rilonacept (Rx)

Brand and Other Names:Arcalyst
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Dosing & Uses

AdultPediatric

Dosage Forms & Strengths

injection, lyophilized powder for reconstitution

  • 220mg/vial

Cryopyrin Associated Periodic Syndromes

Indicated for cryopyrin-associated periodic syndromes (CAPS), including familial cold autoinflammatory syndrome (FCAS) and Muckle-Wells syndrome (MWS)

Loading dose: 320 mg SC x 1 dose

Maintenance: 160 mg SC qWeek

Deficiency of Interleukin-1 Receptor Antagonist

Indicated for maintenance of remission of deficiency of interleukin-1 receptor antagonist (DIRA)

4.4 mg/kg (not to exceed 320 mg) SC once weekly

Pericarditis

Indicated to treat recurrent pericarditis and to reduce risk for recurrence

Loading dose: 320 mg SC x 1 dose

Maintenance: 160 mg SC qWeek

Dosage Modifications

Renal or hepatic impairment

  • No formal studies conducted

Dosing Considerations

DIRA

  • When switching from another IL-1 blocker, discontinue IL-1 blocker and begin rilonacept at next scheduled dose

Dosage Forms & Strengths

injection, lyophilized powder for reconstitution

  • 220mg/vial

Cryopyrin Associated Periodic Syndromes

Indicated for cryopyrin-associated periodic syndromes (CAPS), including familial cold autoinflammatory syndrome (FCAS) and Muckle-Wells syndrome (MWS) in adults and children aged ≥12 yr

<12 years: Safety and efficacy not established

12-17 years

  • Loading dose: 4.4 mg/kg SC; not to exceed 320 mg total dose  
  • Maintenance: 2.2 mg/kg SC; not to exceed 160 mg/dose and 2 mL/injection

≥18 years

  • Loading dose: 320 mg SC once
  • Maintenance: 160 mg SC qWeek

Deficiency of Interleukin-1 Receptor Antagonist

Indicated for maintenance of remission of deficiency of interleukin-1 receptor antagonist (DIRA) in adults and pediatric patients weighing ≥10 kg

≥10 kg

  • 4.4 mg/kg not to exceed 320 mg) SC once weekly

Pericarditis

Indicated to treat recurrent pericarditis and to reduce risk for recurrence in adults and children aged ≥12 yr

<12 years: Safety and efficacy not established

12-17 years

  • Loading dose: 4.4 mg/kg SC; not to exceed 320 mg total dose  
  • Maintenance: 2.2 mg/kg SC; not to exceed 160 mg/dose and 2 mL/injection

≥18 years

  • Loading dose: 320 mg SC x 1 dose
  • Maintenance: 160 mg SC qWeek

Dosage Modifications

Renal or hepatic impairment

  • No formal studies conducted

Dosing Considerations

DIRA

  • When switching from another IL-1 blocker, discontinue IL-1 blocker and begin rilonacept at next scheduled dose
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Interactions

Interaction Checker

and rilonacept

No Results

     activity indicator 
    No Interactions Found
    Interactions Found

    Contraindicated

      Serious - Use Alternative

        Significant - Monitor Closely

          Minor

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            Adverse Effects

            >10%

            Injection site reactions (48%)

            Infections (34-48%)

            Upper respiratory tract infections (26%)

            1-10%

            Cough (9%)

            Hypoesthesia (9%)

            Sinusitis (9%)

            <1%

            Hypersensitivity reaction

            Neutropenia

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            Warnings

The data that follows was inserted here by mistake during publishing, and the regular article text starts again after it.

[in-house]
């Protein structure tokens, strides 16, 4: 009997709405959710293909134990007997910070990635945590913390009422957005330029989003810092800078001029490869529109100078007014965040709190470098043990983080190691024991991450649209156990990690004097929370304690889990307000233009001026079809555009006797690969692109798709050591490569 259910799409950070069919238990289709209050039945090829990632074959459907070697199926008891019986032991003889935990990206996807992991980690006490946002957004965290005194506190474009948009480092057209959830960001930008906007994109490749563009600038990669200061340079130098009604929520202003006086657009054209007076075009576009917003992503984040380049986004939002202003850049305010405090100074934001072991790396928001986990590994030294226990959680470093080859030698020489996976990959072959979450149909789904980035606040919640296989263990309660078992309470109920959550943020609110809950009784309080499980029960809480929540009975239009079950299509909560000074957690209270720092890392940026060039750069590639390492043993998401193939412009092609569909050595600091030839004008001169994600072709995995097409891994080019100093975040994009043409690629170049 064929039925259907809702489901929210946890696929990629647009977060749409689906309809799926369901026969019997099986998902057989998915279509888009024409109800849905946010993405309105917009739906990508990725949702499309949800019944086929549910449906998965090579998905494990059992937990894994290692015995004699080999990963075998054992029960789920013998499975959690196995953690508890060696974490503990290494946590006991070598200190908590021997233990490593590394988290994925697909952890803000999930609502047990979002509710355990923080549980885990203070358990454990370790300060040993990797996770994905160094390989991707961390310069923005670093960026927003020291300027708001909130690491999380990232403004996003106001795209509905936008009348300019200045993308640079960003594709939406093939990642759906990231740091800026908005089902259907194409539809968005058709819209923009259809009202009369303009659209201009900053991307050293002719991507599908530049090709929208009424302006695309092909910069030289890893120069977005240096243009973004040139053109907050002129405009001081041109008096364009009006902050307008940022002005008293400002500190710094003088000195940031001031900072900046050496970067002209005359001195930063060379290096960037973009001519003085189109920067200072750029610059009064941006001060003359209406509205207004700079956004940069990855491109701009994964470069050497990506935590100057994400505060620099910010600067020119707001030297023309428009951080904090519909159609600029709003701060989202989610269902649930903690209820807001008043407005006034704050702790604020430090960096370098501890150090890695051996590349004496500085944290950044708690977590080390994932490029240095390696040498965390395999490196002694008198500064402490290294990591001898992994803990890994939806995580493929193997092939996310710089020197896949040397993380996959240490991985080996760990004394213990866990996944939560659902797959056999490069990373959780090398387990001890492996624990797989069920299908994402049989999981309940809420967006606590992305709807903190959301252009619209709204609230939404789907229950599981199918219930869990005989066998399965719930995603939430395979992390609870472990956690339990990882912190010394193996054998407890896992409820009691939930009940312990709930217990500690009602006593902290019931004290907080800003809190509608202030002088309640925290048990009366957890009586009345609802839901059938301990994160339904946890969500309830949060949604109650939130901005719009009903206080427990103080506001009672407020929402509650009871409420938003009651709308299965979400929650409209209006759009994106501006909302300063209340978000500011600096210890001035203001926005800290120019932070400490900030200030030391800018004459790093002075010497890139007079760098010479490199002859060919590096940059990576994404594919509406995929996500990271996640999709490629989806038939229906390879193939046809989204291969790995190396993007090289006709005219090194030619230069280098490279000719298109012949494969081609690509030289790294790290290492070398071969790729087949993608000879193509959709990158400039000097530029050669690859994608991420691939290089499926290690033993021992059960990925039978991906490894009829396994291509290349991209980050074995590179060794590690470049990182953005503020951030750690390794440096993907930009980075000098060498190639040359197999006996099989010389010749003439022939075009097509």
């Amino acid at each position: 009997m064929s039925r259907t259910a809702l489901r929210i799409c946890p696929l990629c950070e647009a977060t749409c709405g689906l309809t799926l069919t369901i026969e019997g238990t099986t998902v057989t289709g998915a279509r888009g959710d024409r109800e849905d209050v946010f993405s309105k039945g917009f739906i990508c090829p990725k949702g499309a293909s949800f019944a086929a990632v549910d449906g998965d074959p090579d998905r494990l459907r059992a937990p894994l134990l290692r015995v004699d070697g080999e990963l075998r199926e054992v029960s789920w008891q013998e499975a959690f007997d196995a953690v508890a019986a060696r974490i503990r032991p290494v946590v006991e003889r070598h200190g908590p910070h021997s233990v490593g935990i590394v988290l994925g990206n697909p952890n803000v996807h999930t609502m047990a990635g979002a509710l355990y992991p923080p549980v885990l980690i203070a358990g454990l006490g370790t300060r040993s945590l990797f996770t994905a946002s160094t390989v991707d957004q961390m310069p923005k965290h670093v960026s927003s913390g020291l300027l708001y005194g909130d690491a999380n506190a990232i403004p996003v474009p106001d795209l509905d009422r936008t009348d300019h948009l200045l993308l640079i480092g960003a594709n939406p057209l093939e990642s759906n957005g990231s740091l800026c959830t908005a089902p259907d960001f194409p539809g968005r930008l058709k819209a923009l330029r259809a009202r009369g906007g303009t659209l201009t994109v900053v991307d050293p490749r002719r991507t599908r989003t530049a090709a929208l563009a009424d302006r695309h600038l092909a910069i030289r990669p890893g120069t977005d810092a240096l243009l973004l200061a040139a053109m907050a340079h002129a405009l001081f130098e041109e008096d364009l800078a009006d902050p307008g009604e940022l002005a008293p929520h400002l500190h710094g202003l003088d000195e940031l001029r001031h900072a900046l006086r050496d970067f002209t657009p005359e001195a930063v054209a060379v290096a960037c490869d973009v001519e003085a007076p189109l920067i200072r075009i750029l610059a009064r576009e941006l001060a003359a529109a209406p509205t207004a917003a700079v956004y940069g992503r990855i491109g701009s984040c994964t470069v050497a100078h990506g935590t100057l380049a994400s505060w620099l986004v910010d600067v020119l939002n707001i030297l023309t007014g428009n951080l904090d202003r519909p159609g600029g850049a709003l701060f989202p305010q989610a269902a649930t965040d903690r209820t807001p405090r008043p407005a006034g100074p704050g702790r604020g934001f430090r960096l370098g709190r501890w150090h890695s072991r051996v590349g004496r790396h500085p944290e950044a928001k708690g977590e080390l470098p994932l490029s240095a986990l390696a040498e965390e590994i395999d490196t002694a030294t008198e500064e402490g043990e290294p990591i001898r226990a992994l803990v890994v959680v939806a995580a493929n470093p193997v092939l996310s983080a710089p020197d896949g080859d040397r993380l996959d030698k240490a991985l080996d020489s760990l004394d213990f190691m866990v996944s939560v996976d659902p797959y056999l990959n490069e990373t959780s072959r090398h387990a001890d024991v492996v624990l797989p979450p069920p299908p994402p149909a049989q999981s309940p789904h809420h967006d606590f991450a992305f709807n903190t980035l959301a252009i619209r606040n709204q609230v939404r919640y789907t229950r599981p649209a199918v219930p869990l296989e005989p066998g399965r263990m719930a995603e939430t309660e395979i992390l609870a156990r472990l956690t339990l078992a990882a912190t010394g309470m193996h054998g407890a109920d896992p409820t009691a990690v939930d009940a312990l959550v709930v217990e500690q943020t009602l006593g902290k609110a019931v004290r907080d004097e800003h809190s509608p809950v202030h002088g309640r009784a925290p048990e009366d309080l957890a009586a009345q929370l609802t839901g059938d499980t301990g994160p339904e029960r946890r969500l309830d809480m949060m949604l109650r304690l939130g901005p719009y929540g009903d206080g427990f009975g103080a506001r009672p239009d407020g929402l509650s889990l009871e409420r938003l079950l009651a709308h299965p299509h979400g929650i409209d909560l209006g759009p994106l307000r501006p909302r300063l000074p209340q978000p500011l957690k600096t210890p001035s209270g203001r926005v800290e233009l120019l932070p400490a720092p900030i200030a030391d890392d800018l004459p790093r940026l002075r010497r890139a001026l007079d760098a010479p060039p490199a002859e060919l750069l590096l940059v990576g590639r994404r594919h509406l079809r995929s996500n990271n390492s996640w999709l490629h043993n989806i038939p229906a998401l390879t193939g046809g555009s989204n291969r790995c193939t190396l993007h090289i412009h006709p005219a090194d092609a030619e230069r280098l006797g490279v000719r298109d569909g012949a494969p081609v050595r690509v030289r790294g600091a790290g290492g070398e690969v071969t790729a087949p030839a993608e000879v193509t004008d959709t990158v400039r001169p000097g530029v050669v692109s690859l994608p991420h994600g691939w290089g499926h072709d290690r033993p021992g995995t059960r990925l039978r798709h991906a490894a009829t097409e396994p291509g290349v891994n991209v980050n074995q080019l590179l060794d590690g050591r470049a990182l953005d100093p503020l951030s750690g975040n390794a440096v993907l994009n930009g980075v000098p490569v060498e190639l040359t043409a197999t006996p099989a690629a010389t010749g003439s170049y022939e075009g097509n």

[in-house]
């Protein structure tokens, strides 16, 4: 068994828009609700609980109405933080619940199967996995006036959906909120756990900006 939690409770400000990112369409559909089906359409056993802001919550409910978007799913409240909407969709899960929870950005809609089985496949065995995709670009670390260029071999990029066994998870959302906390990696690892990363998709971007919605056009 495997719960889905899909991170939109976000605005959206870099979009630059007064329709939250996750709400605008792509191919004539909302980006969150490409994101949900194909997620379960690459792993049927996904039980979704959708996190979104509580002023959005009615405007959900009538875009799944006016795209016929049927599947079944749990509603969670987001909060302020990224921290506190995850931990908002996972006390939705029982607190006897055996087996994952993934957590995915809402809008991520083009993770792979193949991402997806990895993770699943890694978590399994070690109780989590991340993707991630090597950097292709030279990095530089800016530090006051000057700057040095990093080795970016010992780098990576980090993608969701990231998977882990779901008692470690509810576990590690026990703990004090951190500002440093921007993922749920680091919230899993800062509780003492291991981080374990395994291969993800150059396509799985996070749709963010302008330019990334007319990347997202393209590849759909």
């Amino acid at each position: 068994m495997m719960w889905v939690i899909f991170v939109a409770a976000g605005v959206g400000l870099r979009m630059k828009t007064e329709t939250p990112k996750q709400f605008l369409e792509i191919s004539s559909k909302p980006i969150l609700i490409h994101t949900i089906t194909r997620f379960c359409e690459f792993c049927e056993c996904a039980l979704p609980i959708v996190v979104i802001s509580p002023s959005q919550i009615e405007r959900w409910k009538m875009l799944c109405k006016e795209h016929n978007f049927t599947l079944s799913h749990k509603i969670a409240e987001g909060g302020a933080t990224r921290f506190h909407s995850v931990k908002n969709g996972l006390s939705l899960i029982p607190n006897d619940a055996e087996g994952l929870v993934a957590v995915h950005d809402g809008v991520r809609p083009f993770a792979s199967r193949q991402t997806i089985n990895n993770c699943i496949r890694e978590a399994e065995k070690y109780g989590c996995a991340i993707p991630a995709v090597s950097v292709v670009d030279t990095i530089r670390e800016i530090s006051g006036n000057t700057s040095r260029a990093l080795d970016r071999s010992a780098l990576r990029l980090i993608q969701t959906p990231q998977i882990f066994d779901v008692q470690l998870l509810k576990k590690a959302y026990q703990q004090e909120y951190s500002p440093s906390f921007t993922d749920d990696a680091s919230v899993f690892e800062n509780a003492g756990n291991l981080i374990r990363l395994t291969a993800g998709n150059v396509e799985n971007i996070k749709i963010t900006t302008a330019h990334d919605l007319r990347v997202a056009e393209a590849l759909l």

Contraindications

            None

            Cautions

            Hypersensitivity reactions reported but rare; if hypersensitivity reaction occurs, discontinue treatment and initiate appropriate therapy

            Monitor for changes in lipid profiles and treat appropriately

            Immunosuppressants increase the risk of malignancies

            Increases in non-fasting lipid profile parameters reported; monitor patients’ lipid profiles and consider lipid-lowering therapies if needed, based on cardiovascular risk factors and current guidelines

            Infections

            • Interleukin-1 blockade may interfere with immune response to infections
            • Serious, life-threatening infections reported
            • Discontinue treatment with if serious infection develops
            • Do not initiate in patients with active or chronic infections

            Drug interaction overview

            • Live vaccines
              • Do not give live vaccines concurrently with rilonacept
              • Before initiation, patients should receive all recommended vaccinations
            • TNF-blocking agent and IL-1 blocking agent
              • Not recommended
              • Coadministration of drug that blocks IL-1 with a TNF-blocking agent associated with increased risk of serious infections and neutropenia
            • CYP450 substrates
              • Monitor therapeutic effect or drug concentration of CYP450 substrates with narrow therapeutic index; adjust dose accordingly
              • Increased levels of cytokines (eg, IL-1) suppress formation of CYP450 enzymes during chronic inflammation
              • Rilonacept may normalize the formation of these cytokines
              • May affect CYP450 substrates with narrow therapeutic indexes
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            Pregnancy & Lactation

            Pregnancy

            Data are insufficient on use in pregnant females to evaluate for a drug-associated risk of major birth defects, miscarriage, or adverse maternal or fetal outcomes

            Animal data

            • Increased incidences of lumbar ribs, a skeletal variation, were observed in fetuses at doses ~2x the maximum recommended human dose (MRHD) and higher that slightly exceeded incidences in both control animals and the historical control database
            • Multiple fusion and absence of the ribs and thoracic vertebral bodies and arches in one fetus of the only pregnant monkey with drug exposure found during the later period of gestation associated with a dose ~6x the MRHD

            Disease-associated maternal and/or embryofetal risk

            Published data suggest that increased maternal levels of interleukin (IL)-1beta, which induces inflammation that occurs in CAPS, may be associated with preterm birth

            Lactation

            There is no information on presence in either human or animal milk, effects on breastfed infants, or effects on milk production

            Pregnancy Categories

            A: Generally acceptable. Controlled studies in pregnant women show no evidence of fetal risk.